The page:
The Slocan Valley - Our Economy
through the Slocan Valley, many first time visitors are surprised
by the lack of visible industry. No smokestacks, no strip malls,
no fast food joints. Paradise has not been paved with a parking
lot. The occasional sign entices visitors to a B & B, or artisan
studio, or adventure tourism business. And there is a restaurant
here, and a small grocery store there.
So, many tourists ask, “How do people make
a living here?” For the approximately 4,500 people who call
the Valley home, making a living usually means either creating their
own business, or working for one of the numerous small operations
spread throughout the Valley. Many are home-based by choice, allowing
the business owners to live where they work. Here, quality of life
comes far before creating wealth.
private farms , many originally started by Russian
Doukhobors, produce organic fruit and vegetables to local markets.
Other organic crops are grown and harvested on public land.
Independent tourism operators provide world-class
rafting, hiking, horseback trips, fishing, bicycle tours, mountain
biking, and back country skiing. It’s eco-tourism here, as
compared the “ego-tourism” offered at huge resorts.
Golfing is a fraction of the price you
are used to paying. On a couple of nine hole courses, grizzled old
miners tee off with wooden clubs, aiming for the hole beyond the
stream, past the bear and in front of the glacier. Carts are available,
but most people choose to walk, extending their time in the incredible
Due to the geology of the area, hot
springs bubble up in the area surrounding Slocan Valley.
Three are developed and provide pools and accommodation. And of
course, employment. Others still exist in their original undeveloped
states, known only to locals who like to relax au natural.
manufacturers produce food products such as condiments
and jams. Natural soaps, body products and tinctures made in the
Valley are marketed through the Internet. A world famous casket-coffin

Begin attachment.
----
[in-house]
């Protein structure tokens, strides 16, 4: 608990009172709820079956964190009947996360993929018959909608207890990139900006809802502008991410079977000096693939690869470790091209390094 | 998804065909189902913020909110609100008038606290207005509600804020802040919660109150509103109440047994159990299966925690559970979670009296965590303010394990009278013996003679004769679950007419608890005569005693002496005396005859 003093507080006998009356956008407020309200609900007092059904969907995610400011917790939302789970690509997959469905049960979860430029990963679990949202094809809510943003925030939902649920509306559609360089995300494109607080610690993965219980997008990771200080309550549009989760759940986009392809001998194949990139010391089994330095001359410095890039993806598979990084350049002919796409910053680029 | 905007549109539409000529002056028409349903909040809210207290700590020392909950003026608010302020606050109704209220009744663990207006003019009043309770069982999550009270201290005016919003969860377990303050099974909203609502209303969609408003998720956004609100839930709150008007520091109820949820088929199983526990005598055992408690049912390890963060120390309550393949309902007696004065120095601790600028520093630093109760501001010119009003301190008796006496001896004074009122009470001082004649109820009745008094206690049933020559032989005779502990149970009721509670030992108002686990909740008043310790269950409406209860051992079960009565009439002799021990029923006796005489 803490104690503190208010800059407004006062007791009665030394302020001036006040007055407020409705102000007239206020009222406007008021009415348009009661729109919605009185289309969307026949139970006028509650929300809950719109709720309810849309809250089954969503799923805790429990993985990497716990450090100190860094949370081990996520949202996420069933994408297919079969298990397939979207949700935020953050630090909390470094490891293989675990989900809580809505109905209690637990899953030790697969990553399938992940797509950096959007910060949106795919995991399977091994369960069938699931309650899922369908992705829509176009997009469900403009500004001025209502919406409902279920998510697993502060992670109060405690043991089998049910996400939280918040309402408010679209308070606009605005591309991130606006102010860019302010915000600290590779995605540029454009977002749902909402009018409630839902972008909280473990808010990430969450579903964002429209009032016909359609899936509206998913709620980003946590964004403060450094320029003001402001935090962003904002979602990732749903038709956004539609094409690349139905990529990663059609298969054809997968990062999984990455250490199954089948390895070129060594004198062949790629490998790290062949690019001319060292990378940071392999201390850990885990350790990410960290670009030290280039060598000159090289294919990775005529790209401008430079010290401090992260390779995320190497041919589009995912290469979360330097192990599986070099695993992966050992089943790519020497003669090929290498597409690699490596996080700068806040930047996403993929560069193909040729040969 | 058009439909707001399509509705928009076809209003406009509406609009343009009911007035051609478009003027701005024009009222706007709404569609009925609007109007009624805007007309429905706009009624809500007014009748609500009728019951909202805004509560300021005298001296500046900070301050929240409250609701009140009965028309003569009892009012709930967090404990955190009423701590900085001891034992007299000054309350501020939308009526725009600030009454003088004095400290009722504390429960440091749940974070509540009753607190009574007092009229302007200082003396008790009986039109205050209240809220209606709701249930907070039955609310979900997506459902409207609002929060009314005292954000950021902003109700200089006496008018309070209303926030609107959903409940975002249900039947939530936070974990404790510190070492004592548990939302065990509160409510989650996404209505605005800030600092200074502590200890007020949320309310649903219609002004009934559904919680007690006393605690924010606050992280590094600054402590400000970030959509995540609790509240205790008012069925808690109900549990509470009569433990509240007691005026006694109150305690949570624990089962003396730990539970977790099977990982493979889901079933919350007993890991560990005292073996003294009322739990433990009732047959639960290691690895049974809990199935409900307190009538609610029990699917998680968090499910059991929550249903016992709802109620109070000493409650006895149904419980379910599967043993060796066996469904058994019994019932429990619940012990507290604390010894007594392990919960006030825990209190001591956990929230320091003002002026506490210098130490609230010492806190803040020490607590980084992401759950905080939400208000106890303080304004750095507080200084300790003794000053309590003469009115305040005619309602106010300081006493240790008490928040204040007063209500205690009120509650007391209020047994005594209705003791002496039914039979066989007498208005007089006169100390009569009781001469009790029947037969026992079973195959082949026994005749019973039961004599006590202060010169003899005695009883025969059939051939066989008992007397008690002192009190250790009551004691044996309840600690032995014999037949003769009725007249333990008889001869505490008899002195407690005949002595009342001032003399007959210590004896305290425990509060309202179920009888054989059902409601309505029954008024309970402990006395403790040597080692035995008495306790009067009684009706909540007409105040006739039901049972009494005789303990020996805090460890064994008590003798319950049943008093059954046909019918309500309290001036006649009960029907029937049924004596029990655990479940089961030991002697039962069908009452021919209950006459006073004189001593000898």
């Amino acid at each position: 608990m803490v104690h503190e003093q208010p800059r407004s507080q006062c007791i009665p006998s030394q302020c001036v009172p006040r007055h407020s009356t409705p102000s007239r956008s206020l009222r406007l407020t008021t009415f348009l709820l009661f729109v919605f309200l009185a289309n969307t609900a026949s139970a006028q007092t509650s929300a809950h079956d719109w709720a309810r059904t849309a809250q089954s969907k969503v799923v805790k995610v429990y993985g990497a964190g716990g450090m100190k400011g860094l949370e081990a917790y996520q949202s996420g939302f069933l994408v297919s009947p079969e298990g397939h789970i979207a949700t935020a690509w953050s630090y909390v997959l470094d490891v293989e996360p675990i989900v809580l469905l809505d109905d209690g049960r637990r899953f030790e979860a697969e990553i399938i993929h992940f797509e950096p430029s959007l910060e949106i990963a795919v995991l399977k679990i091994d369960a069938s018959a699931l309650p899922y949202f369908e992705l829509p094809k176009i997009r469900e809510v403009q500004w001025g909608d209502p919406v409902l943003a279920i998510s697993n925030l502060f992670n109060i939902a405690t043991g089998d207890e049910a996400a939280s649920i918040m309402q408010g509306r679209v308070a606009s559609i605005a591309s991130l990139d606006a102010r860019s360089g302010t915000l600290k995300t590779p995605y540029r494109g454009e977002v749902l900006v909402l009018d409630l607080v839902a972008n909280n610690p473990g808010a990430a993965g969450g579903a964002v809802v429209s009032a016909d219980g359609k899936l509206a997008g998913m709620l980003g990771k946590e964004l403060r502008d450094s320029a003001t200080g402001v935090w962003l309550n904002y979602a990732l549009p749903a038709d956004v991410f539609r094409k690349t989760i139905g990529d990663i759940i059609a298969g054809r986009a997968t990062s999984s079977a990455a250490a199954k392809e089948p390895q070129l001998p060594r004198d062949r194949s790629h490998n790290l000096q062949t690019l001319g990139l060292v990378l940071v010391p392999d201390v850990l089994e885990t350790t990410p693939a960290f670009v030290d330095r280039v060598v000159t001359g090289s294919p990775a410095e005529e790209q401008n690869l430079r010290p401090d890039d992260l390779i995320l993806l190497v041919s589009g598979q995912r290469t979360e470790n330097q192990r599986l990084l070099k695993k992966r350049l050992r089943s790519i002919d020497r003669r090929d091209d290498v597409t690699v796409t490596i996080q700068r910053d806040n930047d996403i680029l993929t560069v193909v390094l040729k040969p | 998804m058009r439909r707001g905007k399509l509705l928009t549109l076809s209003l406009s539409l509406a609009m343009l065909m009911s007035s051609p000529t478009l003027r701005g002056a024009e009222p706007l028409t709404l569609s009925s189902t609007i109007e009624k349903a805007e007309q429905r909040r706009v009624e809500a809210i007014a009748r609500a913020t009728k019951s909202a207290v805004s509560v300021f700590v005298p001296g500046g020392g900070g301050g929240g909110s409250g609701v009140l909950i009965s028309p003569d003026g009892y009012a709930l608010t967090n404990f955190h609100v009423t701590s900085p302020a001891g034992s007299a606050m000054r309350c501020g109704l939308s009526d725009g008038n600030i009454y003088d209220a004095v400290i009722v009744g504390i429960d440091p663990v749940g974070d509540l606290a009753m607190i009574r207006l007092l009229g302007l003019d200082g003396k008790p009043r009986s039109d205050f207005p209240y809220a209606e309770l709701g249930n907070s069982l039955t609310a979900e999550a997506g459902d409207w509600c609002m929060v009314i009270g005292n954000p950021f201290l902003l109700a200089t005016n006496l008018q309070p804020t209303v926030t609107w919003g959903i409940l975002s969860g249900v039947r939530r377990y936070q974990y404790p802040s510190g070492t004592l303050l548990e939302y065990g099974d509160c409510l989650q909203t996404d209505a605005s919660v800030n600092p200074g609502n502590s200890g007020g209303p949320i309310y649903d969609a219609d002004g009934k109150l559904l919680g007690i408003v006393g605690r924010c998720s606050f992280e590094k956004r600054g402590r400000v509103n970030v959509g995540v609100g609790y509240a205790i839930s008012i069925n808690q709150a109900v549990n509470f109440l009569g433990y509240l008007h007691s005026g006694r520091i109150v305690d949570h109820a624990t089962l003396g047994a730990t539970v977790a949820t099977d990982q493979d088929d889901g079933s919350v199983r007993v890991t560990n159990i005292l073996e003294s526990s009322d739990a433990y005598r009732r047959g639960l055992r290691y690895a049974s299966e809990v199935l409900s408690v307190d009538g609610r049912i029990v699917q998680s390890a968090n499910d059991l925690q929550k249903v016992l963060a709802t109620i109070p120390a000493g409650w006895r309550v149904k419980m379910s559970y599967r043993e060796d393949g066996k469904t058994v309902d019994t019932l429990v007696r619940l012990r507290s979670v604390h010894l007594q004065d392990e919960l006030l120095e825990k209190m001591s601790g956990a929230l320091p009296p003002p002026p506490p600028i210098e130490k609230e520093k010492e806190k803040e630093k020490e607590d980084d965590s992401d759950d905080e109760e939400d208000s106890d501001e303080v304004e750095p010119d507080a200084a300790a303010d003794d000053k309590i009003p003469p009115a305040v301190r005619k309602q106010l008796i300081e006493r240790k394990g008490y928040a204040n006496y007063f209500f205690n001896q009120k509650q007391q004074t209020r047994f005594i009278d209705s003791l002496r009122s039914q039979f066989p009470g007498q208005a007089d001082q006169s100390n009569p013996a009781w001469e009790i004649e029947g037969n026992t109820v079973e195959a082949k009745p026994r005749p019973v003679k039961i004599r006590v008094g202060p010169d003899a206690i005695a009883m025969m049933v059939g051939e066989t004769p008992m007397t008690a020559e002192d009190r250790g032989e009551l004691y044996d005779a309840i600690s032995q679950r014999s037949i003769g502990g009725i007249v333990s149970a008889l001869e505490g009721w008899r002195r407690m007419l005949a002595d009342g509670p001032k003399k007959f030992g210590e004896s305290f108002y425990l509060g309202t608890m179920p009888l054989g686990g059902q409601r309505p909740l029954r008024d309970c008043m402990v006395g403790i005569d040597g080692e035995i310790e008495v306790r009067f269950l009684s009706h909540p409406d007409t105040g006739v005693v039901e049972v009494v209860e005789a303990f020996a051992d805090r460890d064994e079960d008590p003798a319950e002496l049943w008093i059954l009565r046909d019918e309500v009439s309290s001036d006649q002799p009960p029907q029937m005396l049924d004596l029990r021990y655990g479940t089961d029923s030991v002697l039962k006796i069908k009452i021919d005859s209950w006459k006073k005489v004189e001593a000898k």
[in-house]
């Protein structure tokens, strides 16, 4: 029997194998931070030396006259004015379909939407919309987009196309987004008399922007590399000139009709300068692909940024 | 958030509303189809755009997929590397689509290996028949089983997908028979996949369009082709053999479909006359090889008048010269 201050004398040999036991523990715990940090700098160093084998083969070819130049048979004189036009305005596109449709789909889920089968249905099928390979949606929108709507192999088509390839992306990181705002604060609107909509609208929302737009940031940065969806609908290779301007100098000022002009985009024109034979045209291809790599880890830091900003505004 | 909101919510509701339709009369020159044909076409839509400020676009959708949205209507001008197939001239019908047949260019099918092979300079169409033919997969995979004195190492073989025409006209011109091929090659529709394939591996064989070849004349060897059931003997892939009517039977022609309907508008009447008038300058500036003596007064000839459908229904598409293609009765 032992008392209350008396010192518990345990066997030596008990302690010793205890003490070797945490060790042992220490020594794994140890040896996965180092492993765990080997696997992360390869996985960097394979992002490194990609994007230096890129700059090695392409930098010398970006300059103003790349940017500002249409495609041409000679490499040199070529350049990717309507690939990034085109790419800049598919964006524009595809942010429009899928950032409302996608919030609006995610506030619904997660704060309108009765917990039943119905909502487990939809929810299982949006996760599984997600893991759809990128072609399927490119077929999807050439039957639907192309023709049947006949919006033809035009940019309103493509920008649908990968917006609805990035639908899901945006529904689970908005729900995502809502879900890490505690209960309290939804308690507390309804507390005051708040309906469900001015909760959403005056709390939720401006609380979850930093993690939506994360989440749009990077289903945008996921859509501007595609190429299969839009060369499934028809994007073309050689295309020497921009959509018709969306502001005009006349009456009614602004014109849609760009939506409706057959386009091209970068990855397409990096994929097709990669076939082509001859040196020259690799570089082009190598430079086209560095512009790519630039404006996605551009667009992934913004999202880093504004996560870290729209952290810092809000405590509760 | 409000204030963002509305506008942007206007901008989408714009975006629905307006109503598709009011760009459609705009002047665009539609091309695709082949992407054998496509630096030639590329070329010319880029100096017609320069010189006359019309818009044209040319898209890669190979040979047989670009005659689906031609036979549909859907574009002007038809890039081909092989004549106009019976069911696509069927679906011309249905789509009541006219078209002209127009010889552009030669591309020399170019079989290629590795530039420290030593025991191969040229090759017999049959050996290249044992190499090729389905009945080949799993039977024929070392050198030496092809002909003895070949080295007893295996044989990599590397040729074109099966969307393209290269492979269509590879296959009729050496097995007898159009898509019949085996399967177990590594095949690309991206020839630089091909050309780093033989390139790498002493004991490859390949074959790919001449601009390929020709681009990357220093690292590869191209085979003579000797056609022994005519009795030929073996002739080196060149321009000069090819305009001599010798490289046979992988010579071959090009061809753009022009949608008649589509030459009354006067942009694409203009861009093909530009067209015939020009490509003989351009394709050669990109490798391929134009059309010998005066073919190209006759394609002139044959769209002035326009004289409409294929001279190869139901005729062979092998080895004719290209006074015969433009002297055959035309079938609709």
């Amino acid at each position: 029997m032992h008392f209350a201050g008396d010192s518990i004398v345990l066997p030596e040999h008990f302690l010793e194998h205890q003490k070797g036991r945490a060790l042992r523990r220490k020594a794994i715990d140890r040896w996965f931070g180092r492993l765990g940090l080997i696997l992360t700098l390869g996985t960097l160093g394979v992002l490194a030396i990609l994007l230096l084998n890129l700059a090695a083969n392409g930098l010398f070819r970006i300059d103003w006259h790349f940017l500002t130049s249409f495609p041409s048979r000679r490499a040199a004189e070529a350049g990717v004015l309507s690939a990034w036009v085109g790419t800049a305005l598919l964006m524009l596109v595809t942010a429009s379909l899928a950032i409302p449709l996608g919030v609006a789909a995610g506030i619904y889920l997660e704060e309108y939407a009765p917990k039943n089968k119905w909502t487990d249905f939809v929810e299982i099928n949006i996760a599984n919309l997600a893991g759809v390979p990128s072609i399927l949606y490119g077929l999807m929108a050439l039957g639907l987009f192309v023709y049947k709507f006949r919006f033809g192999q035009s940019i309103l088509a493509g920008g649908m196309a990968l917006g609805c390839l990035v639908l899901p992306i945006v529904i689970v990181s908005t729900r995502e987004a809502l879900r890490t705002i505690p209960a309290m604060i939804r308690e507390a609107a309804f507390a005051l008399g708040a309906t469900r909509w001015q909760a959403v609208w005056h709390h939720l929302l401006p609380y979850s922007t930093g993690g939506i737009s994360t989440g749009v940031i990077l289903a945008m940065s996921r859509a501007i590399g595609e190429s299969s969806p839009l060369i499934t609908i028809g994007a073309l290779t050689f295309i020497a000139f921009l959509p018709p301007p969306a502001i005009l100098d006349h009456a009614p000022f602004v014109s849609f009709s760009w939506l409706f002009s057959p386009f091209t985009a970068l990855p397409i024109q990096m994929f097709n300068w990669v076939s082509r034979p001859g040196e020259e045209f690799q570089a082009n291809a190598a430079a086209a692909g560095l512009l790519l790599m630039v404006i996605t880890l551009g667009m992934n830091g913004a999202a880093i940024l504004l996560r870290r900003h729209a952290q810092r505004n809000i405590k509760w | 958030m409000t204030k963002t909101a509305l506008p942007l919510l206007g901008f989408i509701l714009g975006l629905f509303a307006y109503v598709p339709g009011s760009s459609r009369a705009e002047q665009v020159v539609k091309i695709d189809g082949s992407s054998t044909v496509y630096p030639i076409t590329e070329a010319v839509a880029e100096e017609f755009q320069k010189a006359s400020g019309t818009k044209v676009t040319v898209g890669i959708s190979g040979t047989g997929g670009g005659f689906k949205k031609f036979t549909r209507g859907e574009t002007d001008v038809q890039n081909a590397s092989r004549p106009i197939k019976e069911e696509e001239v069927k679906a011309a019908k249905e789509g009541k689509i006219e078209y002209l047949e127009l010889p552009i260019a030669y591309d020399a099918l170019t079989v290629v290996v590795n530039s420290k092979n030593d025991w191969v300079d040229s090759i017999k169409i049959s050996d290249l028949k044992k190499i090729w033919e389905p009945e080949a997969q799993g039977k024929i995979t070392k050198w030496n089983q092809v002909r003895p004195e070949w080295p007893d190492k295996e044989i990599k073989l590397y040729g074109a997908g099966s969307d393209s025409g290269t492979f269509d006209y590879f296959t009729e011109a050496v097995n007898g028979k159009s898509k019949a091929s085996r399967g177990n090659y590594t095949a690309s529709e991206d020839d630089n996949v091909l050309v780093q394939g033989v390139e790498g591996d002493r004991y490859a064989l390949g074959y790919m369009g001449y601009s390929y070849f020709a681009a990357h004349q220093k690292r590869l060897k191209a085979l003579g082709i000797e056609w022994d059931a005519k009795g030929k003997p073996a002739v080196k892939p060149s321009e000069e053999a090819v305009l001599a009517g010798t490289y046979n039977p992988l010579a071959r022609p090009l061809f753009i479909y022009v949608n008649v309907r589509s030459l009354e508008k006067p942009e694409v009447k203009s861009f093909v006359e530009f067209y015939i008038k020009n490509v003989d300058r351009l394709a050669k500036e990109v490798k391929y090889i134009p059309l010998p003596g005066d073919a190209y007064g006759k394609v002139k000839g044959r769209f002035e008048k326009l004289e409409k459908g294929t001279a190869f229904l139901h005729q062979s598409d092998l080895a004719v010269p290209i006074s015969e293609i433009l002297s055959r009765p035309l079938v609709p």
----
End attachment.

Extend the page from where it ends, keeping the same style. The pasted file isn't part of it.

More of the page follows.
furniture maker resides locally and sells internationally.
Many artisans and crafters
have made the Slocan Valley their home, far from the bustle of the
big city. Much of their work ends up in homes and galleries around
Writers sit in their yards
or on their decks, inspired by the tranquil surroundings.
At one time, there were over 260 documented
mines in the area when lead and gold were found in
quantity. Silver was abundant, giving the name of ‘the Silvery
Slocan’ to the area. Most towns in the Valley grew around
silver mines, only to shrink to a fraction of their size when deposits
ran out. Today, small scale mining of
gemstones such as sapphire, garnet, amethyst, quartz, and iolite
crystals has begun.
and sawmilling , once a mainstay of the economy, still
exists, but the economy is more diversified now. Urban refugees
and knowledge workers have been escaping
to the Valley since the mid 1960’s. With the advent of advanced
personal technology and the Internet, a growing number of people
are discovering that they can own a home and a business for a fraction
of what it would cost elsewhere. They transfer their knowledge via
computer, and their clients transfer the money the same way.
Tourism and its attendant service industries are growing industries here. Outfitters, guides, gear, guidebooks, accommodations, small general stores, credit unions, hardware stores, local co-ops, service stations, coffee shops & restaurants, and artisan shops provide locals and visitors with the necessities of life.
And that’s how we make a living here. So come
stay with us a day, a week or forever.